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4 Conquering Communities: Zionists, Cultural Renewal, and the State

Tatjana Lichtenstein Indiana University Press ePub

IN EARLY JANUARY 1919, AS THEY PREPARED FOR CZECHOSLOVAKIAS first Jewish Congress, the Jewish National Council published its program for a revolution in Jewish life. Paradoxically, the manifesto’s authors began not by looking to create new Zionist institutions, but by turning to the one social and cultural space that more than any other embodied Jewish tradition, declaring, “The Jewish community is the organic center of Jewish life.”1 In their quest for a national revolution, Zionists looked for continuity in the one institution that had historically provided Jews with a social, legal, economic, political, and cultural framework – indeed they argued, a national structure – in the absence of state institutions: the Jewish community. They immediately set out to transform the existing Kultusgemeinde, an institution with religious ritual obligations alone, into a Volksgemeinde, a community that served Jews as a people, with an extensive social welfare, educational, and cultural agenda. At stake was the very survival of the Jewish nation.

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5 A Stateless Nation’s Territory: Zionists and the Jewish Schools

Tatjana Lichtenstein Indiana University Press ePub

IN MID-JUNE 1921, AS CZECH, GERMAN, AND JEWISH NATIONALISTS in the Bohemian Lands were getting ready for the annual campaigns to recruit children for their nation’s schools, František Friedmann reported on his recent visit to Prague’s new Jewish national school. Impressed with what he found, Friedmann noted that if only Jewish parents could see the happiness of these children, at ease with each other and their teachers, learning Hebrew through song and play, they “would no doubt care much more about Jewish schools.” At the end of his tour, the teacher invited little Frischmann and little Winternitzová to the class podium. From up there, they recited “proudly and straight from the heart”:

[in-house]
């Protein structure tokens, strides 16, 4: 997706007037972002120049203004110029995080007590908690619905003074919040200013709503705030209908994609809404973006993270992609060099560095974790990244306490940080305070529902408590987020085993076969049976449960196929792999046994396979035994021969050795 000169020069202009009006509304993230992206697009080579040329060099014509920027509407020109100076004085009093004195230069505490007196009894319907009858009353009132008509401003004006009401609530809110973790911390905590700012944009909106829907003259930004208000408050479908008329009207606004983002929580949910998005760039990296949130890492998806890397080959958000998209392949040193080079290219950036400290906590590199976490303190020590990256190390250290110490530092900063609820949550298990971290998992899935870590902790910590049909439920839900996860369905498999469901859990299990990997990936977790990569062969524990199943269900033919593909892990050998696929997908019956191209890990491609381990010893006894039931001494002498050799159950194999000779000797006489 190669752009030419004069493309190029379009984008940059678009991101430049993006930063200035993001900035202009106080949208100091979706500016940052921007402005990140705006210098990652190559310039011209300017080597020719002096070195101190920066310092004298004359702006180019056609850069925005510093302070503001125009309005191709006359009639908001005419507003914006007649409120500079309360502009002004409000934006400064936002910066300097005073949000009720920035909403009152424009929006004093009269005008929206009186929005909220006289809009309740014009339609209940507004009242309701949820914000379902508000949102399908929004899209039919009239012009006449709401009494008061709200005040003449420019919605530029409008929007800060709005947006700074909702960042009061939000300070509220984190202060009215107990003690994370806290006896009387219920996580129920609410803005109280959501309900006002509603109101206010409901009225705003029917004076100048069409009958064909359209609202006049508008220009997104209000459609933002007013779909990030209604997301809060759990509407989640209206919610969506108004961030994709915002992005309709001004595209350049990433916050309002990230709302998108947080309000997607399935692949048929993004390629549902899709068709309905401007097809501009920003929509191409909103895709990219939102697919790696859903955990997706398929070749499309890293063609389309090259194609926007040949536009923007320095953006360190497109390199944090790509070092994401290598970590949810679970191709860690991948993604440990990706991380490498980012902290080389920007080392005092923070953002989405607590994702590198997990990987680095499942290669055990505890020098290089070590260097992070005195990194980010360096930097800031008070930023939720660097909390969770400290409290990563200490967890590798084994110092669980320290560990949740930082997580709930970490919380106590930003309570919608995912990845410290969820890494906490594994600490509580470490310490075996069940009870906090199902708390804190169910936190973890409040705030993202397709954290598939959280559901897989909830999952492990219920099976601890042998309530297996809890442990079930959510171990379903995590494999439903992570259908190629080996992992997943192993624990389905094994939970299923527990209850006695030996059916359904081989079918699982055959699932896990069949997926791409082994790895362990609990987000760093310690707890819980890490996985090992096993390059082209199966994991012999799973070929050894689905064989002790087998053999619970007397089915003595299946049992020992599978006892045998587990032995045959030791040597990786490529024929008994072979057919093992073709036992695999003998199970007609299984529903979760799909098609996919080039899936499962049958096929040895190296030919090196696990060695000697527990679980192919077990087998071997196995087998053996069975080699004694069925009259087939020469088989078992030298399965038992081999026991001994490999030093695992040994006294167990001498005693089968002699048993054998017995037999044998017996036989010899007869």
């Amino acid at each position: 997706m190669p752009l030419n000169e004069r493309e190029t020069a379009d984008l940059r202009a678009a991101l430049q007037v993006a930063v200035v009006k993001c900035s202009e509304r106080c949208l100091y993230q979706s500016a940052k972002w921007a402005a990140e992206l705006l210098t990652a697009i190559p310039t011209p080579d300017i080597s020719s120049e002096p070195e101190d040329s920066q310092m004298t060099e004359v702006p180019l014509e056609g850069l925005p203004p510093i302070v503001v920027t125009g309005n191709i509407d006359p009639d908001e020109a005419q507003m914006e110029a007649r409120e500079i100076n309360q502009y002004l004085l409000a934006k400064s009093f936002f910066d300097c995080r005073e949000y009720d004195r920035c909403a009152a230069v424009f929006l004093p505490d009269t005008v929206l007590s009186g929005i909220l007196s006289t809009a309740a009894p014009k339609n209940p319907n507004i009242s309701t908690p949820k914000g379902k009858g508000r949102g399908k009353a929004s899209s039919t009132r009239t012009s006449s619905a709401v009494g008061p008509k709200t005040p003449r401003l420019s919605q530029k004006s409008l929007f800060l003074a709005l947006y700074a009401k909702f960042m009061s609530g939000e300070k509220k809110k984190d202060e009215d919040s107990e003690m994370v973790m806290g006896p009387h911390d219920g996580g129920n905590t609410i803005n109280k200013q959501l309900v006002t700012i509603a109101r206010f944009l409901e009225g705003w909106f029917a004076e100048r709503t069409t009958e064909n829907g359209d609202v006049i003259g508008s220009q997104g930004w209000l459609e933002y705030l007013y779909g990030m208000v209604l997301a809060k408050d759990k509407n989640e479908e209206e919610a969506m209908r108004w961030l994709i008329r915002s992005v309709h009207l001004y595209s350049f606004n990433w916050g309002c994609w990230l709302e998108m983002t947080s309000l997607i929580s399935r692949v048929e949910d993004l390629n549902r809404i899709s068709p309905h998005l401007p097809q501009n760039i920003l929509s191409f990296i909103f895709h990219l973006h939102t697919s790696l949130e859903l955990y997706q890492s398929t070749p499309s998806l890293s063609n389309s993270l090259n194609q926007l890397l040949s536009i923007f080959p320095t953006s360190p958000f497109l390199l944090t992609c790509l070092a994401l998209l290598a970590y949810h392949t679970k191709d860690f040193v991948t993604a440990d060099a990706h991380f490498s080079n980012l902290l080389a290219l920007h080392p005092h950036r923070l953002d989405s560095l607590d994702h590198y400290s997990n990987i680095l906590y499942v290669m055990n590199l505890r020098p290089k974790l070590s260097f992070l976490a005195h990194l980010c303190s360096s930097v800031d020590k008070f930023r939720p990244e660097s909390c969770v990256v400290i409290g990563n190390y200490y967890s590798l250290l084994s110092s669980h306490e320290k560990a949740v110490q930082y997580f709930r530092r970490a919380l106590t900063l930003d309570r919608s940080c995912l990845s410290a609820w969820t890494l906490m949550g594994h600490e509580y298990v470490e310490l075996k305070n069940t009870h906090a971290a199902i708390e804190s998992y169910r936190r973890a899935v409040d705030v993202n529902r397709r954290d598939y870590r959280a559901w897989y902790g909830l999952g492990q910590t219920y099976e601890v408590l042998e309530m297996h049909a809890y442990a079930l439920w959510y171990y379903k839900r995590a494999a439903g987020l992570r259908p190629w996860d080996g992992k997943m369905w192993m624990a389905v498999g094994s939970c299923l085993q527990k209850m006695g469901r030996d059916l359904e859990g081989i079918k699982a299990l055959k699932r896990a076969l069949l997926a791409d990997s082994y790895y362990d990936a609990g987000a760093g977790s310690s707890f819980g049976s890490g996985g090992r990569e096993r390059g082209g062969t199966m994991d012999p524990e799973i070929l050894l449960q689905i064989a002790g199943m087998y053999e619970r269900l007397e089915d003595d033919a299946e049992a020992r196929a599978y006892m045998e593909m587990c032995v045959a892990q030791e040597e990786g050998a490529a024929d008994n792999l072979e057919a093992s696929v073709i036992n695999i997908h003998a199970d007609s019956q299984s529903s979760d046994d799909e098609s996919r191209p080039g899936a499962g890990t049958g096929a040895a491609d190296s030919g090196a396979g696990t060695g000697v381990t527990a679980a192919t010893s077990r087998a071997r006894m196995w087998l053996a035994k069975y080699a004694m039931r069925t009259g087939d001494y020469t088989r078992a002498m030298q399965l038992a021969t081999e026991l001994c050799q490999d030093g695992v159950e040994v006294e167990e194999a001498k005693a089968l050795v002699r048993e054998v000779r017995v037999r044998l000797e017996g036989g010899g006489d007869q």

Born in Bohemia, I speak Czech

And I take pride in being of Bohemia

I am a Jew and I will remain a Jew

I shall not forget my nation

The one who is ashamed of his own nation

deserves to be scorned by all people

I will not be silent about my nation,

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7 Promised Lands: Zionism and Communism in Interwar Czechoslovakia

Tatjana Lichtenstein Indiana University Press ePub

IN 1937, THE WELL-KNOWN COMMUNIST WRITER AND TRANSLATOR Jiří Weil (1900–1959) published his first novel Moskva-hranice (Moscow to the Border). A longtime left-wing activist, Weil had returned to his native Prague the previous year from the Soviet Union. He had spent the last three years there, first in Moscow, followed by a six-month “reeducation” exile in Soviet Central Asia. Critical of Stalinism, the novel was in part inspired by Weil’s experience in the Soviet Union. Not surprisingly, it was received with scathing criticism from his Communist colleagues in Prague. Yet, in Moskva-hranice, the Soviet Union was not the only collectivist experiment the author scrutinized. Weil, who had grown up in a poor, observant Jewish family in the village of Praskolesy/Praskoles near Prague, was perhaps eager to preempt accusations of being a bourgeois-Zionist agent, so he began his account in Palestine.

In the novel’s opening chapters, the reader follows one of the main protagonists, Ri, a young Jewish woman from a small town in Moravia, and her ill-fated experience as a ḥaluts (a Zionist pioneer) in Palestine. Ri had been introduced to Zionism by a friend who jokingly invited her to a meeting with “some local lunatics, Zionists, who call themselves ḥalutsim.” Much to her surprise, Ri is swept off her feet by that evening’s speaker, the “Zionist agitator” Karel Geisinger, “this young man, strong, with broad shoulders, an energetic figure, with fair hair, he cannot possibly be a Jew.”1 Driven less by ideological conviction than emotional attraction, Ri joins the “self-confident and proud” Zionist youngsters in her town and soon finds herself at a training farm, a hakhsharah, in Slovakia. Before long Ri has left behind her middle-class life, her tennis lessons, pretty dresses, and coffee, for the unfamiliar, dirty, and exhausting physical labor on the farm. Once in Palestine, Ri and Karel, now a married couple, and their Zionist group join a kibbutz, an agricultural collectivist settlement.